Monthly Archives: October 2012

Travels

So: the world turns. And with it, change is the only consistent thing. Last month, my father suffered a stroke. It shook our foundations as a family. We cried. We wondered. We googled information incessantly. We feared. We have since happily learned that, with determination, my father will make a full recovery. I have never been so appreciative of the NHS – and the fine people who work within the system. They took rapid action to help my father and have turned a crisis around for us. I am so grateful to them.

The heartbreak of this unjust assault on his otherwise stellar health – one that came from nowhere, it seemed – has contributed to a notable positive: a renewed appreciation of our family unit, for all of us. It’s brought us closer together and reminded us that nothing lasts forever. Enjoy and love in the moment. Do the things that make you better. Focus. For my father, it’s been an important reminder of how cherished he is by his family and friends. For me personally, it’s also been a reminder of how great a man my father is. His courage and tenacity in the face of such calamity has been truly inspirational. Should one need reminding of the greatness of the people in our lives? It seems that we do; so much we take for granted. We assume. And we believe that others know. We do not say the things that should be said. It’s been a terrifying lesson for me, but I intend to learn from it.

In the midst of all of this, I made a career decision. There were many aspects to this, but one crucial issue was focus. I decided that I wished to spend my time from now on focused not simply on things I can do or enjoy. But to engage with those things that can actively develop me as a person and make me, forgive the new-age swagger, grow. And part of that entails a movement back to a focus on the art that has always motivated me and connected me best creatively. The art that set everything rolling: poetry. My time for now will be a critical and creative engagement with poetry. I intuit already the great happiness that will come from this focus. And I feel it has a truth to it.

I’ve been thinking a lot recently about creative obstacles. Those that are thrown in our path and those that we engineer for ourselves, sometimes without even realising we are doing it. Obstacles can be nuisances; that’s for sure. But you can also enjoy them, even as you may seem to deplore them; you can hide behind them – fearful of the bigger challenges that lie ahead on the path and the demands they may place on you creatively, and as a person.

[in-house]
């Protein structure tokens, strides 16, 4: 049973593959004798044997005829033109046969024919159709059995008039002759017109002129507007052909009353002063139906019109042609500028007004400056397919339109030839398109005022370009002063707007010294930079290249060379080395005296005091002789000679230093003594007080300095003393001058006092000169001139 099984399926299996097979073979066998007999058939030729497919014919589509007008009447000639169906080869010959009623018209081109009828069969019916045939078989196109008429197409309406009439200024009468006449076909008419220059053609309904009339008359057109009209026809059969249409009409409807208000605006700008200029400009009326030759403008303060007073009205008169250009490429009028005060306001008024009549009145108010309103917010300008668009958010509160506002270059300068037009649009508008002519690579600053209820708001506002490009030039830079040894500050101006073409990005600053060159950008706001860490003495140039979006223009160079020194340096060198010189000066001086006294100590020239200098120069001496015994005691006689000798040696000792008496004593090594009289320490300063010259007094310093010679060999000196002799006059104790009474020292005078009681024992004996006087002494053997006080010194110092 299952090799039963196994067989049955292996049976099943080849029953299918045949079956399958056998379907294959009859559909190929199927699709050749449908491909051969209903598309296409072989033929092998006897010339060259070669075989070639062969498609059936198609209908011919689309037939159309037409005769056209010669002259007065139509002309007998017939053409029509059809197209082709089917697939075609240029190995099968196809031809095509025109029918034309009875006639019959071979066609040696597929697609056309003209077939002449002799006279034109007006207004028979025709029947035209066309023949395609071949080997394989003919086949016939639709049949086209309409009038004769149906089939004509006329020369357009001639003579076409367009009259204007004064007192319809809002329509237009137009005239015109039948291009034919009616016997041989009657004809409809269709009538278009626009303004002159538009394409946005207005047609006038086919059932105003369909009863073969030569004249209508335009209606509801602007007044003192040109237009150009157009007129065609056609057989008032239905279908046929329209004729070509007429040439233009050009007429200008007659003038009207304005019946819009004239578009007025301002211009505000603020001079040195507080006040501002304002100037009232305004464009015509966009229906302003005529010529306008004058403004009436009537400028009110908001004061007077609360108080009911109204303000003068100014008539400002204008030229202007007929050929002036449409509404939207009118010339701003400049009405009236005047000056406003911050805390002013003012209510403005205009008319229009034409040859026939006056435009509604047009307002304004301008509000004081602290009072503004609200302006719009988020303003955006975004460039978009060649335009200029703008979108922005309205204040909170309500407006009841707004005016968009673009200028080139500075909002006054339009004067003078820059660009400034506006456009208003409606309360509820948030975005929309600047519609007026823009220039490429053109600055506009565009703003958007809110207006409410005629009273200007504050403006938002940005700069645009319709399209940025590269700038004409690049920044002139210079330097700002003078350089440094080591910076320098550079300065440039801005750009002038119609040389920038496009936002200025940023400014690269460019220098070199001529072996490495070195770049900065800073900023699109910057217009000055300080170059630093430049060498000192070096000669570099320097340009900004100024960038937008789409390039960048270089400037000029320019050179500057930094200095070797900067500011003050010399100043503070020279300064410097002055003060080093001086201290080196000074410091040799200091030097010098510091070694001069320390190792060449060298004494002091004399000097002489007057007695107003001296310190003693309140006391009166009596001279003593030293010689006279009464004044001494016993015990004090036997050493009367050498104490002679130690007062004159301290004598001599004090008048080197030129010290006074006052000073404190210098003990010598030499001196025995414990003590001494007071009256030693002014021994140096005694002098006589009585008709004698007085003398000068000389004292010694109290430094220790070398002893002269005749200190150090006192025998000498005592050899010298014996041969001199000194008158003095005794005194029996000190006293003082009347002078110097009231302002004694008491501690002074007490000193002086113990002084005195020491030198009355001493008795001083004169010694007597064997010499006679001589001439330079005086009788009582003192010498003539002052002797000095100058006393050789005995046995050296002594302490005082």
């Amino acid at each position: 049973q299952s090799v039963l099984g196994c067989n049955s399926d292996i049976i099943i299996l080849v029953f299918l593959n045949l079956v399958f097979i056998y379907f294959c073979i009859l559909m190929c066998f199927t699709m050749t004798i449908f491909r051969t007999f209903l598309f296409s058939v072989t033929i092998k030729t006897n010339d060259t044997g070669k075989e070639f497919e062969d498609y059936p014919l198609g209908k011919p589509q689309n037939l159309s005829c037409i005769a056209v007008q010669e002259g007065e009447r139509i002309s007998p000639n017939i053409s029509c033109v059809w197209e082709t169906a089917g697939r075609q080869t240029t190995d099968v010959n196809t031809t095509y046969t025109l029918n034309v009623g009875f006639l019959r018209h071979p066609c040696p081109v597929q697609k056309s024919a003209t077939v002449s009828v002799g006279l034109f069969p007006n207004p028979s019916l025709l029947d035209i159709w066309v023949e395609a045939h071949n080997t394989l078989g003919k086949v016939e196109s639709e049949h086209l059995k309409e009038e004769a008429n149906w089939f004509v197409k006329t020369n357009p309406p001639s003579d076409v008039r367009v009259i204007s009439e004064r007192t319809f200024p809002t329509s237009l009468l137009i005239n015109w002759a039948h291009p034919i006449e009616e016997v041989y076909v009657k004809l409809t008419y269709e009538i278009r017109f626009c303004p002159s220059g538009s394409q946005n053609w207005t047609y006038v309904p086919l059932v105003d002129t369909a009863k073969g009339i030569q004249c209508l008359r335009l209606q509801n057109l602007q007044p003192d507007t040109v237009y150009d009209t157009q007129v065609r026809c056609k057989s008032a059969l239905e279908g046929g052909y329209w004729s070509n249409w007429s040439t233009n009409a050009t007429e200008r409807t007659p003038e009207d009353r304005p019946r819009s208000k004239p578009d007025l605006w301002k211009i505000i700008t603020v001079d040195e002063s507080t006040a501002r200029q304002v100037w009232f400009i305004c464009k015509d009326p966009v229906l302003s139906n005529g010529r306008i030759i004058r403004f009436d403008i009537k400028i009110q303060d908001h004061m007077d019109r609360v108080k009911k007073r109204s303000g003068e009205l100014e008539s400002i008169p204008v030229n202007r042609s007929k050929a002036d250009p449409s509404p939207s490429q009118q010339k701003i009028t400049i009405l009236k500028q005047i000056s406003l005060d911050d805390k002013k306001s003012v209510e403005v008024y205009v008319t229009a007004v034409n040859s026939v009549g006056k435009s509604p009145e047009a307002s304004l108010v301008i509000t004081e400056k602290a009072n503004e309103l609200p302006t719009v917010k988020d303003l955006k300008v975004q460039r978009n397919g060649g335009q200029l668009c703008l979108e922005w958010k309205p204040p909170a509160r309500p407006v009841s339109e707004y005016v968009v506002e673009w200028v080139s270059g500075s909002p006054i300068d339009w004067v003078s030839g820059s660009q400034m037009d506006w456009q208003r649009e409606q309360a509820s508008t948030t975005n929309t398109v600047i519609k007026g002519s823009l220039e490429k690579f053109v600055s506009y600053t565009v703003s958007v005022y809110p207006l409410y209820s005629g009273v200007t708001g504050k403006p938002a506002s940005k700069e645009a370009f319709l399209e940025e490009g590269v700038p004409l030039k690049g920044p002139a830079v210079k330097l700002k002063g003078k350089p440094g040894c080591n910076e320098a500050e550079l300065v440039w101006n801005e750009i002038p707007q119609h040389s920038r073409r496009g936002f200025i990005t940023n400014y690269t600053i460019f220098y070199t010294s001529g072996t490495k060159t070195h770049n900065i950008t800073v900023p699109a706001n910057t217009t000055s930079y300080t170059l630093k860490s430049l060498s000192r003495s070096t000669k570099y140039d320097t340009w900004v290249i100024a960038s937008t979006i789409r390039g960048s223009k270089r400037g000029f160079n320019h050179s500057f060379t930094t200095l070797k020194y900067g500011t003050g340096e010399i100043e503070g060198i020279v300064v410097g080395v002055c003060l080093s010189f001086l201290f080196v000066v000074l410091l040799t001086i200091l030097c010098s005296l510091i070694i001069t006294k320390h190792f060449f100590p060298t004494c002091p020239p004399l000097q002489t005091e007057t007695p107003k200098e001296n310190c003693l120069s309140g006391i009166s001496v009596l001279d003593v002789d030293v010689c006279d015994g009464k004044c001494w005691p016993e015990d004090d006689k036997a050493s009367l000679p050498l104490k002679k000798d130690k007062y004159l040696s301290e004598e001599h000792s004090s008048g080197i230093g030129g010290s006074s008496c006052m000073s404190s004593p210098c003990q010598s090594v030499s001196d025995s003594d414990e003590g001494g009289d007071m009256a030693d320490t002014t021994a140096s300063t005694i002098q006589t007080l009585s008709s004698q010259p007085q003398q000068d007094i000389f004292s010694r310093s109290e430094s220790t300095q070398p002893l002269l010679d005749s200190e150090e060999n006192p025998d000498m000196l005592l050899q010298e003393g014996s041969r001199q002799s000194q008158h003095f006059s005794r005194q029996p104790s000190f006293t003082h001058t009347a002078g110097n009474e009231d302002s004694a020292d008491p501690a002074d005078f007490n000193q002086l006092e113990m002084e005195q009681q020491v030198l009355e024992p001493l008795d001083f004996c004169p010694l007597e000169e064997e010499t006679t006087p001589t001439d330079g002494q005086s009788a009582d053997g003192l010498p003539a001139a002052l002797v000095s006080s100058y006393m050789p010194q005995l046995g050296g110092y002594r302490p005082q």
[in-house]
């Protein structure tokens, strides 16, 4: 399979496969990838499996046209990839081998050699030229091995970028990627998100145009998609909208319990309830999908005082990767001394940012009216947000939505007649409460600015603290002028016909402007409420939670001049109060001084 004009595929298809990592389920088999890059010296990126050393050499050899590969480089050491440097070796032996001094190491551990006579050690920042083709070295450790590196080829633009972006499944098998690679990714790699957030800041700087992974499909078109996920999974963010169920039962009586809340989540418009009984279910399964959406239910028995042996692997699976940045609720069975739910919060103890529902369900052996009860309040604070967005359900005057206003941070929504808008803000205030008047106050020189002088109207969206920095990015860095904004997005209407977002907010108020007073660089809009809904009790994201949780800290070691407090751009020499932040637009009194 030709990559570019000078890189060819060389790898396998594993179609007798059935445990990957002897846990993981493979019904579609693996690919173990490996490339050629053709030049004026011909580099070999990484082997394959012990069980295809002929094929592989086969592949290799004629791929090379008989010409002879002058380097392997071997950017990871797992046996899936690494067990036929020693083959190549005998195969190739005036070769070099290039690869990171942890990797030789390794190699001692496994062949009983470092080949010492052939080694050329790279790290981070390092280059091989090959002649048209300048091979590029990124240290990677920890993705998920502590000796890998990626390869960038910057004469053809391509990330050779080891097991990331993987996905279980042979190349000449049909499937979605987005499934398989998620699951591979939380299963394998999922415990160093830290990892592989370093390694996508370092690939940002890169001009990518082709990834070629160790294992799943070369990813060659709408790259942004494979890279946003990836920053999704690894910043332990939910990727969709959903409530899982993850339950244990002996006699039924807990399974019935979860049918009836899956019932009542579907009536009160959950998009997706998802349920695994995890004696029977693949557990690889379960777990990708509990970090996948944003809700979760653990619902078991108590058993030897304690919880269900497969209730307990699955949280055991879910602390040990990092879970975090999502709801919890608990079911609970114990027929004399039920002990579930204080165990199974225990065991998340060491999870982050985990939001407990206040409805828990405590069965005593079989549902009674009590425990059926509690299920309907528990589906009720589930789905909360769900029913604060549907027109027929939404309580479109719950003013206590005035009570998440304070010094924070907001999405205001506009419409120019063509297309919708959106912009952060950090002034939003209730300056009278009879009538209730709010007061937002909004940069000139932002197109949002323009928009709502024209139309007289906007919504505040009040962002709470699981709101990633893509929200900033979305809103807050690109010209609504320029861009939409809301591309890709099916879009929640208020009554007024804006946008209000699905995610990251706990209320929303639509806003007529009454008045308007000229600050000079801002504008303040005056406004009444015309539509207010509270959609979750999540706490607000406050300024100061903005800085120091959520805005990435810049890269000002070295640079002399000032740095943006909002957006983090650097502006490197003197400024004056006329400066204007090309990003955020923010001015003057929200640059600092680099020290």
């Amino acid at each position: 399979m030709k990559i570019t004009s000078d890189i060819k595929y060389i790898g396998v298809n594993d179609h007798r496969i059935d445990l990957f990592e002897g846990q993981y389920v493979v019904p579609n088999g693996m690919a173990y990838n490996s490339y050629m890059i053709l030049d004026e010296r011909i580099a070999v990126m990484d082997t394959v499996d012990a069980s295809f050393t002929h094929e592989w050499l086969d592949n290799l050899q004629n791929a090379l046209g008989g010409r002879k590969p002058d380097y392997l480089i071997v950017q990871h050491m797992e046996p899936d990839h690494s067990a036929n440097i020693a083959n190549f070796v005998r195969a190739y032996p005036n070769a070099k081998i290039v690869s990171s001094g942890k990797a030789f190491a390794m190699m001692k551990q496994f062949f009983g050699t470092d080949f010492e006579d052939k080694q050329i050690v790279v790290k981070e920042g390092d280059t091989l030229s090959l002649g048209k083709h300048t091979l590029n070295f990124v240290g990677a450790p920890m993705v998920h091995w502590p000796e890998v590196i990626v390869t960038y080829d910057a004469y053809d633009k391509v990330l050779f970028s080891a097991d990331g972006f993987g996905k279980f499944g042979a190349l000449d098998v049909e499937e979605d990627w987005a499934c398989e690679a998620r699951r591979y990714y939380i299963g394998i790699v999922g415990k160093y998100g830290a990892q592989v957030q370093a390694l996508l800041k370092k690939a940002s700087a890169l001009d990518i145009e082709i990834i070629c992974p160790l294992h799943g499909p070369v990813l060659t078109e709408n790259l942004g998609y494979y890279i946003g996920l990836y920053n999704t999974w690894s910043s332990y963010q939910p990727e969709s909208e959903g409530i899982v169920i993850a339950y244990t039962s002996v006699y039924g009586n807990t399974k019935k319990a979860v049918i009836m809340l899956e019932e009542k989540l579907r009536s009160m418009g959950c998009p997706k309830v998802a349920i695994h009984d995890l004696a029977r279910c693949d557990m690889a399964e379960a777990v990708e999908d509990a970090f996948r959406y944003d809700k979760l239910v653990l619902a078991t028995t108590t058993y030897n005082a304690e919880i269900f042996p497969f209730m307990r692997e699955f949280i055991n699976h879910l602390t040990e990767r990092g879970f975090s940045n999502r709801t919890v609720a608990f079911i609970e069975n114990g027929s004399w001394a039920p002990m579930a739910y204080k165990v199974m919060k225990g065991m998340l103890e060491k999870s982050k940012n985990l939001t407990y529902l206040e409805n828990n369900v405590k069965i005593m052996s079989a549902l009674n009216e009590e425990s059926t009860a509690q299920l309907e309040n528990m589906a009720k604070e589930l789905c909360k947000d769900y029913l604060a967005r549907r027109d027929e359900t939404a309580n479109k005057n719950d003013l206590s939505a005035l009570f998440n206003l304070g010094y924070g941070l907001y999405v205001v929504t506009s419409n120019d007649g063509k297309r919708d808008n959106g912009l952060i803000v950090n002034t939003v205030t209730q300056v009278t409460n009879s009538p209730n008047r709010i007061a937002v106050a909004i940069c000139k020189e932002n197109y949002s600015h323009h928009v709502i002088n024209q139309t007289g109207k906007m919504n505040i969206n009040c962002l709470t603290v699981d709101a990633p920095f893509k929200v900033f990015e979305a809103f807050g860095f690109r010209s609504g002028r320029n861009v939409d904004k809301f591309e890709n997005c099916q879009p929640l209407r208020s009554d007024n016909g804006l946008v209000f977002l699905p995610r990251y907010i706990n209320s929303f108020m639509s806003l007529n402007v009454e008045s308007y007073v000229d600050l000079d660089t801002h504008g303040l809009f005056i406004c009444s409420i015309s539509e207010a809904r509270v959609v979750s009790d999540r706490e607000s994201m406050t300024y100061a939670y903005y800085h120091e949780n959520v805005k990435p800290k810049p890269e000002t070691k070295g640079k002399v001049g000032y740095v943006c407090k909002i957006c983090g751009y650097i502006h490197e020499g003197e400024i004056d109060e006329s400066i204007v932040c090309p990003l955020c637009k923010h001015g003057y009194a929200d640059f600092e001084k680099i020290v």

The tragic lover Abelard once famously wrote that thought is a great magnet. And so I have been offered to travel to Kathmandu, as part of a literary festival. I will be exposed to a culture radically different, and I hope to make new friends from across the world and discover new pathways to creative thinking. I note that Lord Ganesh, the great remover of obstacles, is especially revered in Kathmandu. I must thank him.

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October 22, 2012 · 12:59 pm

Meanwhile…

Over at Devolved Voices, we’ve been exploring the scale of poetic emergence. We’ve had some interesting points to consider, and we’ll publish our discussion document in due course. In the meantime, here’s some information about the document – and some of the thoughts behind it.

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I’m Your Biggest Fan

I left Parthian this month. I want to thank my many wonderful authors. They’ve been a joy and a privilege to commission and develop, and have made me appreciate ever more deeply the value of our national literature and, of course, the process of developing a book together. Perhaps, along the way, I have helped them to allow their books to be all they can be. A lot of writing is a certain kind of ‘giving away’. For, somehow, I’ve always had the conviction that a book knows best what it wants to become. Here is where the editor comes in. And in an age where the perceived democracy of putting a book out there, on your own, through e-book, promises a lot more than I believe it can achieve – well, it’s worth noting. For, after all, why does anybody need an editor? The best editor functions as an adventurer, the outsider who can shine a torch, here and there, into the darker, unexplored corners of a work – and the author’s imagination. The old friend who can speak a bold and uncomfortable truth in kindness. The trusted business partner who can say, we’re in this together, kid. The prosecution. The defence. The believer. But, most of all, the person who encourages a confidence on the part of the author to allow the book. All of the difficulties, doubts, frustrations and revisions of a book result in this allowance, a giving away to its design: a certain fragile and beautiful blooming. Indeed, contrary to a general assumption, here’s the thing: the greater the author, the more they should get out of an editorial process. Once a good writer can make it without a good editor – they are a good writer no more.

Have I fulfilled these roles, as I note them down? I can’t know. But, as an editor, I do know what you learn. You learn to think and read intensively. You learn to open your mind to track another’s vision. I think you become more generous. Less prejudiced. More dedicated. More demanding of possibility. Braver. A little more dangerous. And whenever you pass a billboard you endure ever more helplessly the gradual extinction of the hyphen. All, save for the last, being gifts for which I am so very grateful.

The Parthian list for next year is exceptional. I cherish each book, and salute every one of my authors. I am proud of all we have achieved together, and I will follow their success – and Parthian’s – with my full support and enthusiasm, as always. ‘I’m your biggest fan.’ Congratulations to them all.

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